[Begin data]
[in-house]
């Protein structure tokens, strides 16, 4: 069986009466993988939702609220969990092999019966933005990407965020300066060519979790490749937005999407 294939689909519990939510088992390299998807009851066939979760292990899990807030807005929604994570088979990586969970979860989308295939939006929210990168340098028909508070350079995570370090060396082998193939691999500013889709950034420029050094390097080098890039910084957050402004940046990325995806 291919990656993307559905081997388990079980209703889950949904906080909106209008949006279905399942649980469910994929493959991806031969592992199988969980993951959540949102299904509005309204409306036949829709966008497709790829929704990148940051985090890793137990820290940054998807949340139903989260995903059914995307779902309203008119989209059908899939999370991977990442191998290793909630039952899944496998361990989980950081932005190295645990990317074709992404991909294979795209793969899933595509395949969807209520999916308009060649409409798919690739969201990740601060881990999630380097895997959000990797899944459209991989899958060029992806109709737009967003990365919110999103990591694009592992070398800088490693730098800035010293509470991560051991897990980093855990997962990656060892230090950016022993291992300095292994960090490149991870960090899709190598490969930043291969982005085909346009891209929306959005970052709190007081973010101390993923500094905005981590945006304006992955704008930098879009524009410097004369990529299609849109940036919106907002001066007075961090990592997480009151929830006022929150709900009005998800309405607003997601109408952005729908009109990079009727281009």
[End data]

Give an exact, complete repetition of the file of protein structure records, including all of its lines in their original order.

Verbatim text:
[in-house]
């Protein structure tokens, strides 16, 4: 069986009466993988939702609220969990092999019966933005990407965020300066060519979790490749937005999407 294939689909519990939510088992390299998807009851066939979760292990899990807030807005929604994570088979990586969970979860989308295939939006929210990168340098028909508070350079995570370090060396082998193939691999500013889709950034420029050094390097080098890039910084957050402004940046990325995806 291919990656993307559905081997388990079980209703889950949904906080909106209008949006279905399942649980469910994929493959991806031969592992199988969980993951959540949102299904509005309204409306036949829709966008497709790829929704990148940051985090890793137990820290940054998807949340139903989260995903059914995307779902309203008119989209059908899939999370991977990442191998290793909630039952899944496998361990989980950081932005190295645990990317074709992404991909294979795209793969899933595509395949969807209520999916308009060649409409798919690739969201990740601060881990999630380097895997959000990797899944459209991989899958060029992806109709737009967003990365919110999103990591694009592992070398800088490693730098800035010293509470991560051991897990980093855990997962990656060892230090950016022993291992300095292994960090490149991870960090899709190598490969930043291969982005085909346009891209929306959005970052709190007081973010101390993923500094905005981590945006304006992955704008930098879009524009410097004369990529299609849109940036919106907002001066007075961090990592997480009151929830006022929150709900009005998800309405607003997601109408952005729908009109990079009727281009």